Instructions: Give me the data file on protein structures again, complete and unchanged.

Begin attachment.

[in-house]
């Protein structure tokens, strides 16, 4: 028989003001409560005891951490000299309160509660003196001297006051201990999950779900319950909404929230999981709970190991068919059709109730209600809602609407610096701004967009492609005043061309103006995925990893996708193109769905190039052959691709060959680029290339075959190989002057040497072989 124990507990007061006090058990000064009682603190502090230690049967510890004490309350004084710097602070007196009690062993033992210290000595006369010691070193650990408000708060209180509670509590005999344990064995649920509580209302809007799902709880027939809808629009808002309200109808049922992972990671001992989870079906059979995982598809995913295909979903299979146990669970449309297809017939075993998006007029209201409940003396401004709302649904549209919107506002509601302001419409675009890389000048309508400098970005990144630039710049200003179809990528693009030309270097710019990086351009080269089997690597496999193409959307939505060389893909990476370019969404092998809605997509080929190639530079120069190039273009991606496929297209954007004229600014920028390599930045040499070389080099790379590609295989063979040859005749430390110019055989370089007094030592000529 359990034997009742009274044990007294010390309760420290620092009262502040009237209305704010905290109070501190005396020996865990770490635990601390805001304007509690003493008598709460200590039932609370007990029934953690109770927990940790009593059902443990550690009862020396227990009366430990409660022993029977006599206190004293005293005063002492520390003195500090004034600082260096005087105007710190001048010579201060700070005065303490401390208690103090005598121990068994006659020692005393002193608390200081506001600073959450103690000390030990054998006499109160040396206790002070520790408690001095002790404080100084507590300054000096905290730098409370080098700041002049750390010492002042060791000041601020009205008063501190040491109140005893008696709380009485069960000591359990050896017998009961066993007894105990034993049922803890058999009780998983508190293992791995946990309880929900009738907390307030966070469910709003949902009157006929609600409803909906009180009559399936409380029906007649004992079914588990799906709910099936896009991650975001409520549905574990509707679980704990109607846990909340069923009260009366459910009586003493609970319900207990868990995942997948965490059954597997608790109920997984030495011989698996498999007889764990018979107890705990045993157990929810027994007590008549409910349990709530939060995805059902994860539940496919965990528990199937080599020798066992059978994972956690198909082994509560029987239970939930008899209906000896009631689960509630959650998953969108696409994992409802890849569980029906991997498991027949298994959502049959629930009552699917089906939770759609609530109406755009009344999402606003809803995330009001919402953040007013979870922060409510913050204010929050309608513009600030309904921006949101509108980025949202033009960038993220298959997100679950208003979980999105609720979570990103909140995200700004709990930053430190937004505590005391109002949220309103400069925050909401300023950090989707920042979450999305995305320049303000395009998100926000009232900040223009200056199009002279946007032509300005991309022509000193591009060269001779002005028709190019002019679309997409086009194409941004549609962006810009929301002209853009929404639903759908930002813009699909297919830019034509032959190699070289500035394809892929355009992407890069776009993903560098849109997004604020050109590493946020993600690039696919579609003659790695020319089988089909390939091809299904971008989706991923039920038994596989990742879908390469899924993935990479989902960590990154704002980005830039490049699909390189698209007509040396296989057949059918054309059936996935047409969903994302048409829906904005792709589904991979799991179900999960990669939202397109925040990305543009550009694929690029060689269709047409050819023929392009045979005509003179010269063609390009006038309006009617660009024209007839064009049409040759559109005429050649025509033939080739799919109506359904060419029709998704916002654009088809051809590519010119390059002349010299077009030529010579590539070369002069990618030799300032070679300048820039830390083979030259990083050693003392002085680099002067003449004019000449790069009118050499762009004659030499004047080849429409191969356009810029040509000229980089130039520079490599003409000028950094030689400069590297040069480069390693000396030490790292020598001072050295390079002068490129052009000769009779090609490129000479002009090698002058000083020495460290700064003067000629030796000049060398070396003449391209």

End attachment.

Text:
[in-house]
């Protein structure tokens, strides 16, 4: 028989003001409560005891951490000299309160509660003196001297006051201990999950779900319950909404929230999981709970190991068919059709109730209600809602609407610096701004967009492609005043061309103006995925990893996708193109769905190039052959691709060959680029290339075959190989002057040497072989 124990507990007061006090058990000064009682603190502090230690049967510890004490309350004084710097602070007196009690062993033992210290000595006369010691070193650990408000708060209180509670509590005999344990064995649920509580209302809007799902709880027939809808629009808002309200109808049922992972990671001992989870079906059979995982598809995913295909979903299979146990669970449309297809017939075993998006007029209201409940003396401004709302649904549209919107506002509601302001419409675009890389000048309508400098970005990144630039710049200003179809990528693009030309270097710019990086351009080269089997690597496999193409959307939505060389893909990476370019969404092998809605997509080929190639530079120069190039273009991606496929297209954007004229600014920028390599930045040499070389080099790379590609295989063979040859005749430390110019055989370089007094030592000529 359990034997009742009274044990007294010390309760420290620092009262502040009237209305704010905290109070501190005396020996865990770490635990601390805001304007509690003493008598709460200590039932609370007990029934953690109770927990940790009593059902443990550690009862020396227990009366430990409660022993029977006599206190004293005293005063002492520390003195500090004034600082260096005087105007710190001048010579201060700070005065303490401390208690103090005598121990068994006659020692005393002193608390200081506001600073959450103690000390030990054998006499109160040396206790002070520790408690001095002790404080100084507590300054000096905290730098409370080098700041002049750390010492002042060791000041601020009205008063501190040491109140005893008696709380009485069960000591359990050896017998009961066993007894105990034993049922803890058999009780998983508190293992791995946990309880929900009738907390307030966070469910709003949902009157006929609600409803909906009180009559399936409380029906007649004992079914588990799906709910099936896009991650975001409520549905574990509707679980704990109607846990909340069923009260009366459910009586003493609970319900207990868990995942997948965490059954597997608790109920997984030495011989698996498999007889764990018979107890705990045993157990929810027994007590008549409910349990709530939060995805059902994860539940496919965990528990199937080599020798066992059978994972956690198909082994509560029987239970939930008899209906000896009631689960509630959650998953969108696409994992409802890849569980029906991997498991027949298994959502049959629930009552699917089906939770759609609530109406755009009344999402606003809803995330009001919402953040007013979870922060409510913050204010929050309608513009600030309904921006949101509108980025949202033009960038993220298959997100679950208003979980999105609720979570990103909140995200700004709990930053430190937004505590005391109002949220309103400069925050909401300023950090989707920042979450999305995305320049303000395009998100926000009232900040223009200056199009002279946007032509300005991309022509000193591009060269001779002005028709190019002019679309997409086009194409941004549609962006810009929301002209853009929404639903759908930002813009699909297919830019034509032959190699070289500035394809892929355009992407890069776009993903560098849109997004604020050109590493946020993600690039696919579609003659790695020319089988089909390939091809299904971008989706991923039920038994596989990742879908390469899924993935990479989902960590990154704002980005830039490049699909390189698209007509040396296989057949059918054309059936996935047409969903994302048409829906904005792709589904991979799991179900999960990669939202397109925040990305543009550009694929690029060689269709047409050819023929392009045979005509003179010269063609390009006038309006009617660009024209007839064009049409040759559109005429050649025509033939080739799919109506359904060419029709998704916002654009088809051809590519010119390059002349010299077009030529010579590539070369002069990618030799300032070679300048820039830390083979030259990083050693003392002085680099002067003449004019000449790069009118050499762009004659030499004047080849429409191969356009810029040509000229980089130039520079490599003409000028950094030689400069590297040069480069390693000396030490790292020598001072050295390079002068490129052009000769009779090609490129000479002009090698002058000083020495460290700064003067000629030796000049060398070396003449391209």